Luke 1:51
He hath shewed strength with his arm; he hath scattered the proud in the imagination of their hearts.
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(51) He hath shewed strength.—Literally, He wrought strength. Here the parallelism with 1Samuel 2:3 becomes very close. Of whom the speaker thought as among the “proud,” we cannot know. They may have been the potentates of the world in which she lived, Herod and the Emperor of Rome. They may have been the men of Jerusalem, who despised Galilee; or those of the other towns and villages of Galilee, who despised Nazareth; or, though less probably, those of Nazareth itself, who despised the carpenter and his betrothed.

1:39-56 It is very good for those who have the work of grace begun in their souls, to communicate one to another. On Mary's arrival, Elisabeth was conscious of the approach of her who was to be the mother of the great Redeemer. At the same time she was filled with the Holy Ghost, and under his influence declared that Mary and her expected child were most blessed and happy, as peculiarly honoured of and dear to the Most High God. Mary, animated by Elisabeth's address, and being also under the influence of the Holy Ghost, broke out into joy, admiration, and gratitude. She knew herself to be a sinner who needed a Saviour, and that she could no otherwise rejoice in God than as interested in his salvation through the promised Messiah. Those who see their need of Christ, and are desirous of righteousness and life in him, he fills with good things, with the best things; and they are abundantly satisfied with the blessings he gives. He will satisfy the desires of the poor in spirit who long for spiritual blessings, while the self-sufficient shall be sent empty away.Hath showed strength with his arm - The "arm" is the symbol of strength. The expression in this and the subsequent verses has no particular reference to his mercy to Mary. From a contemplation of His goodness to her, she enlarges her views to a contemplation of His goodness and power in general, and to a celebration of the praises of God for all that he has done to all people. This is the nature of true piety. It does not terminate in thinking of God's mercy toward ourselves. It thinks of others, and praises God that others also are made partakers of His mercy, and that His goodness is manifested to all His works.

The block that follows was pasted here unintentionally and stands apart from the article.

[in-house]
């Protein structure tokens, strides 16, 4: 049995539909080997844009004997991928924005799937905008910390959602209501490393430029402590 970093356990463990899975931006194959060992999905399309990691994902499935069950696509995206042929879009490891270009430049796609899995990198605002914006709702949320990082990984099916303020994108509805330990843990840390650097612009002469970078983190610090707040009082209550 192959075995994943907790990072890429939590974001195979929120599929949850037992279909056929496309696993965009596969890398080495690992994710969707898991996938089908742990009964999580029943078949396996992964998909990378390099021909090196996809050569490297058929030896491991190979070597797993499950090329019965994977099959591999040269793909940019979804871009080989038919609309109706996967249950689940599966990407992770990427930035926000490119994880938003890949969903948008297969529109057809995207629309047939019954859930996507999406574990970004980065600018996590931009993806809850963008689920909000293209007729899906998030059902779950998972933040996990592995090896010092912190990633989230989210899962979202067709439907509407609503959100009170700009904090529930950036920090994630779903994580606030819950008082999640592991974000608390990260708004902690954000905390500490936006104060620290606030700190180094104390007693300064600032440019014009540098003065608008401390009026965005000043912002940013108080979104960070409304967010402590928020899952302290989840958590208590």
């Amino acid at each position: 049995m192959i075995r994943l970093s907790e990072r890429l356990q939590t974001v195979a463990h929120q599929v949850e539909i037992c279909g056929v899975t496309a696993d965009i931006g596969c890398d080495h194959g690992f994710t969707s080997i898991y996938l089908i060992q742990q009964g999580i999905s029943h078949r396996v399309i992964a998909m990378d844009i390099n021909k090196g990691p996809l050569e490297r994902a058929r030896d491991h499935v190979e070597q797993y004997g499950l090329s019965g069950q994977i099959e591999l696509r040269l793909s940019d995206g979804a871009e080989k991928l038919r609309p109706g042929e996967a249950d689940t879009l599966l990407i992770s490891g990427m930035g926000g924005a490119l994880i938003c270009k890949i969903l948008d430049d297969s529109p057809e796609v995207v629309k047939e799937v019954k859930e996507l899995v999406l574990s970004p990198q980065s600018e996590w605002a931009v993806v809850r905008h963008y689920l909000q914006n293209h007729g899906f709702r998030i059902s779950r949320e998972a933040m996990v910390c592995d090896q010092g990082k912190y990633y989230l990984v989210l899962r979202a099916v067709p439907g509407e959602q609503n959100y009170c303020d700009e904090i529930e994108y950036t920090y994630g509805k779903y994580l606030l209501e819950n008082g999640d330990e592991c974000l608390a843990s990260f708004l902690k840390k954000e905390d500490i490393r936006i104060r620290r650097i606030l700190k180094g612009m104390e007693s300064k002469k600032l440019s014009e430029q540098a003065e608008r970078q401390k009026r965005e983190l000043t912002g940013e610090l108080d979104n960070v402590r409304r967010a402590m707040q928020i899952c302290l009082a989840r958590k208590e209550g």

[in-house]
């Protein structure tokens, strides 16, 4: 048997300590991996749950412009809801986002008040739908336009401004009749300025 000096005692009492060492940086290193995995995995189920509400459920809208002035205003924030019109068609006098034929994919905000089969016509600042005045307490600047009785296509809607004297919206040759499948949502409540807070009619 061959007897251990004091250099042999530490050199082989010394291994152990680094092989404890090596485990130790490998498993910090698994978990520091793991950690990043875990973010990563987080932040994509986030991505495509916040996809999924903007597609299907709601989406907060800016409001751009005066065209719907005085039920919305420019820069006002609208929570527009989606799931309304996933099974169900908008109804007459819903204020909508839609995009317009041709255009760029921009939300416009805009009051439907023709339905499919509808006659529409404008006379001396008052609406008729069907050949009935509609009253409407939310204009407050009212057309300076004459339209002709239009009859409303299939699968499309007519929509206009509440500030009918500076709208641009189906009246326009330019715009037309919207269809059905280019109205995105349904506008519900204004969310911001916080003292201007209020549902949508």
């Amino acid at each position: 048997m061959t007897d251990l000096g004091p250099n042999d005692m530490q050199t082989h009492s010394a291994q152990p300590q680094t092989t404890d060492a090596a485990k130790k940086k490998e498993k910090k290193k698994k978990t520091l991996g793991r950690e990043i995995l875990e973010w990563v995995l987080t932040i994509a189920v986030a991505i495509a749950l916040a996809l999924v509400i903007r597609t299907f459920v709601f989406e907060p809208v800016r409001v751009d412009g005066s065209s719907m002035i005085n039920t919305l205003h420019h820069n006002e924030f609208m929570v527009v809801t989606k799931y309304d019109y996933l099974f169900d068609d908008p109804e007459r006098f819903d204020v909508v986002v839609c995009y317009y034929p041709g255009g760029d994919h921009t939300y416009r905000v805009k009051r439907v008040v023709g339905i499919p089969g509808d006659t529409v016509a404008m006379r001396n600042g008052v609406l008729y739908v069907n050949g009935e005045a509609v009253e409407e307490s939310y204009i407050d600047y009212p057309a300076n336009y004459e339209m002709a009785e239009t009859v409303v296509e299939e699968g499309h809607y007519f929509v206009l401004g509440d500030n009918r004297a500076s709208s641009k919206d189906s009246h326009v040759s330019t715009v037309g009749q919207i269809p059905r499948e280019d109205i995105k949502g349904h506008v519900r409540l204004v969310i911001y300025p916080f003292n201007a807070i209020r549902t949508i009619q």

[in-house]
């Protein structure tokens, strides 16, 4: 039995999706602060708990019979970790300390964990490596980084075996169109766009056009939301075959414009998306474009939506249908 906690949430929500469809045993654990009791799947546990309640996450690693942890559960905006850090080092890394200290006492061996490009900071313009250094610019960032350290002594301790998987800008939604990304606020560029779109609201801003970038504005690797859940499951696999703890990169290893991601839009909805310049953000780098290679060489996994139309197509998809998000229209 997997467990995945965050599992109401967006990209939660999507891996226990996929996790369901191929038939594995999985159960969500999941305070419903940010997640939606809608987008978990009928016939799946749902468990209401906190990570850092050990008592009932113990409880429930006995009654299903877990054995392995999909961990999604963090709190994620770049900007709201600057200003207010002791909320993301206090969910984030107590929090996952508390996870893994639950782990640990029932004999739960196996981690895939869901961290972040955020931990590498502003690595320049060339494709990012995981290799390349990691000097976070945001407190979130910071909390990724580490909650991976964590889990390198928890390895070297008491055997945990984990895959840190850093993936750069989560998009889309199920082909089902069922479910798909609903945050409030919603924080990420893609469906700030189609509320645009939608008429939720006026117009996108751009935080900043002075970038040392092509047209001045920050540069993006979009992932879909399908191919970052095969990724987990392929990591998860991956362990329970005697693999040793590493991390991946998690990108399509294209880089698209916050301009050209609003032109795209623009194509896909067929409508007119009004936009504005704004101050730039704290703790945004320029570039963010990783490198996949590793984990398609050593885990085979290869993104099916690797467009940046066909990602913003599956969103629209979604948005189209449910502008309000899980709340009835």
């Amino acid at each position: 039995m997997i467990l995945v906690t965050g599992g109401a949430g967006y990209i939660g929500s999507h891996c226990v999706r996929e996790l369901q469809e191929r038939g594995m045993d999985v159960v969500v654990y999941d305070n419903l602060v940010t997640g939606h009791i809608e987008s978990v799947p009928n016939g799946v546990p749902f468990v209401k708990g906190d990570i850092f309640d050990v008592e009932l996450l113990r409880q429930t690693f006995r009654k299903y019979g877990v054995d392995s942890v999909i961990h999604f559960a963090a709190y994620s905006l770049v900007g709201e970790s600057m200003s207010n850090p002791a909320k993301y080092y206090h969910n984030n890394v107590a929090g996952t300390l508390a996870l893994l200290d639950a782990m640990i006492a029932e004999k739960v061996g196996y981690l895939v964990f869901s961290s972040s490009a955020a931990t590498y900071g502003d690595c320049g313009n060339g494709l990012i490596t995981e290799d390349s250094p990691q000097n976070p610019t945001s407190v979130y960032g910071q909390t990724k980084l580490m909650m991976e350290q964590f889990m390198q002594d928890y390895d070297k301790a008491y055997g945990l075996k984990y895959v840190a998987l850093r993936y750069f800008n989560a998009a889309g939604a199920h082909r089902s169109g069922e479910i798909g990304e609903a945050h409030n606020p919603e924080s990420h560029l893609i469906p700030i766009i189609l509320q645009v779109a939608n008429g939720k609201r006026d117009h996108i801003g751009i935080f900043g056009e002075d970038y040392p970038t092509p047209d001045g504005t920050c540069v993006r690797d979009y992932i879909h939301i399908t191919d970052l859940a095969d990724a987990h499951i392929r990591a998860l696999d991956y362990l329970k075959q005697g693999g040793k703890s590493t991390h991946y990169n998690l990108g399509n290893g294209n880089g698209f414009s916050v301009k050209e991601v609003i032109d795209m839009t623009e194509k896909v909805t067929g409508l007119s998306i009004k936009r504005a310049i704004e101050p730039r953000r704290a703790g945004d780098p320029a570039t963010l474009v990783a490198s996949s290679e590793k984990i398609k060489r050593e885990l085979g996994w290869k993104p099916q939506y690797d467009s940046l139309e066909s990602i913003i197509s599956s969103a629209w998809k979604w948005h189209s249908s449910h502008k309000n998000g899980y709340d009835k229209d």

He scattereth the proud - He hath often done it in time of battle and war. When the proud Assyrian, Egyptian, or Babylonian had come against the people of God, He had often scattered them and driven away their armies.

In the imagination of their hearts - Those who were lifted up or exalted in their own view. Those who "thought themselves" to be superior to other men.

47. my Saviour—Mary, poor heart, never dreamt, we see, of her own "immaculate conception"—in the offensive language of the Romanists—any more than of her own immaculate life.Ver. 51,52. In these verses the virgin celebrates both the power and justice of God, as she before had done his holiness, and his mercy and goodness. The strength of a man is much seen in the effects of his arm; hence God, who hath no such parts as we have, is yet spoken of as if he had an arm, by which no more is signified than a mighty power, by which he bringeth things to pass; Exodus 15:16 Psalm 89:13 98:1 Isaiah 40:10: so in many other texts.

He hath scattered the proud in the imagination of their hearts. Jethro, Exodus 18:11, knew that the Lord was above all gods, because in the thing wherein they dealt proudly he was above them.